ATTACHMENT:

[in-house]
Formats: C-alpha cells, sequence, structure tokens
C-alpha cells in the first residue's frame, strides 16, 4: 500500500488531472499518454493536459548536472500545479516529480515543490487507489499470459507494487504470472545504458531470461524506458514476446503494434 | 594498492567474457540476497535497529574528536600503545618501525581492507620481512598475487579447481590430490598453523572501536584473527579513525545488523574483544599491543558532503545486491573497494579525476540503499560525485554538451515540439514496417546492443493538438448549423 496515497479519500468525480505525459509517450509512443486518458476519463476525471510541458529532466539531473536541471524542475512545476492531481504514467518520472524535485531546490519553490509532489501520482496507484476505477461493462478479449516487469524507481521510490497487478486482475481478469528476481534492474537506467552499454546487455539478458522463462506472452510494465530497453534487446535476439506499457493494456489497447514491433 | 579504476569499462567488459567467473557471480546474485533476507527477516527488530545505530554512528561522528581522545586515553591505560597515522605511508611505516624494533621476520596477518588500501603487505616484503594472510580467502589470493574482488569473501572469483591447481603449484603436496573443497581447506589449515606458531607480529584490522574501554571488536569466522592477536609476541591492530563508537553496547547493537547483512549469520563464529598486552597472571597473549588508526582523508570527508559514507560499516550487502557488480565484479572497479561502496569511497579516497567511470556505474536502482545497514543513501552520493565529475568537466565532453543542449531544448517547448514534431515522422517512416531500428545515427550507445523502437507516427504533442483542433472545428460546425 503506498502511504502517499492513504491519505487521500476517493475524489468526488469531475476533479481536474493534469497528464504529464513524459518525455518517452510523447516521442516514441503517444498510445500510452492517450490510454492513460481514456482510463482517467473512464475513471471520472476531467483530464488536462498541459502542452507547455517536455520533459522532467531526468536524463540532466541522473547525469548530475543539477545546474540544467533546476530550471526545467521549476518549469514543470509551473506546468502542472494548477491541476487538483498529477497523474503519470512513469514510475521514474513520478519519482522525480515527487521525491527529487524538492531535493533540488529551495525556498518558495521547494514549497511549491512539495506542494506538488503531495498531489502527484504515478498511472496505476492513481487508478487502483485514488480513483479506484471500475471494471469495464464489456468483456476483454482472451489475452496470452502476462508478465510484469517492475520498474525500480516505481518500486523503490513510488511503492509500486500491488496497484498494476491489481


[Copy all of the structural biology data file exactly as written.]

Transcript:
[in-house]
Formats: C-alpha cells, sequence, structure tokens
C-alpha cells in the first residue's frame, strides 16, 4: 500500500488531472499518454493536459548536472500545479516529480515543490487507489499470459507494487504470472545504458531470461524506458514476446503494434 | 594498492567474457540476497535497529574528536600503545618501525581492507620481512598475487579447481590430490598453523572501536584473527579513525545488523574483544599491543558532503545486491573497494579525476540503499560525485554538451515540439514496417546492443493538438448549423 496515497479519500468525480505525459509517450509512443486518458476519463476525471510541458529532466539531473536541471524542475512545476492531481504514467518520472524535485531546490519553490509532489501520482496507484476505477461493462478479449516487469524507481521510490497487478486482475481478469528476481534492474537506467552499454546487455539478458522463462506472452510494465530497453534487446535476439506499457493494456489497447514491433 | 579504476569499462567488459567467473557471480546474485533476507527477516527488530545505530554512528561522528581522545586515553591505560597515522605511508611505516624494533621476520596477518588500501603487505616484503594472510580467502589470493574482488569473501572469483591447481603449484603436496573443497581447506589449515606458531607480529584490522574501554571488536569466522592477536609476541591492530563508537553496547547493537547483512549469520563464529598486552597472571597473549588508526582523508570527508559514507560499516550487502557488480565484479572497479561502496569511497579516497567511470556505474536502482545497514543513501552520493565529475568537466565532453543542449531544448517547448514534431515522422517512416531500428545515427550507445523502437507516427504533442483542433472545428460546425 503506498502511504502517499492513504491519505487521500476517493475524489468526488469531475476533479481536474493534469497528464504529464513524459518525455518517452510523447516521442516514441503517444498510445500510452492517450490510454492513460481514456482510463482517467473512464475513471471520472476531467483530464488536462498541459502542452507547455517536455520533459522532467531526468536524463540532466541522473547525469548530475543539477545546474540544467533546476530550471526545467521549476518549469514543470509551473506546468502542472494548477491541476487538483498529477497523474503519470512513469514510475521514474513520478519519482522525480515527487521525491527529487524538492531535493533540488529551495525556498518558495521547494514549497511549491512539495506542494506538488503531495498531489502527484504515478498511472496505476492513481487508478487502483485514488480513483479506484471500475471494471469495464464489456468483456476483454482472451489475452496470452502476462508478465510484469517492475520498474525500480516505481518500486523503490513510488511503492509500486500491488496497484498494476491489481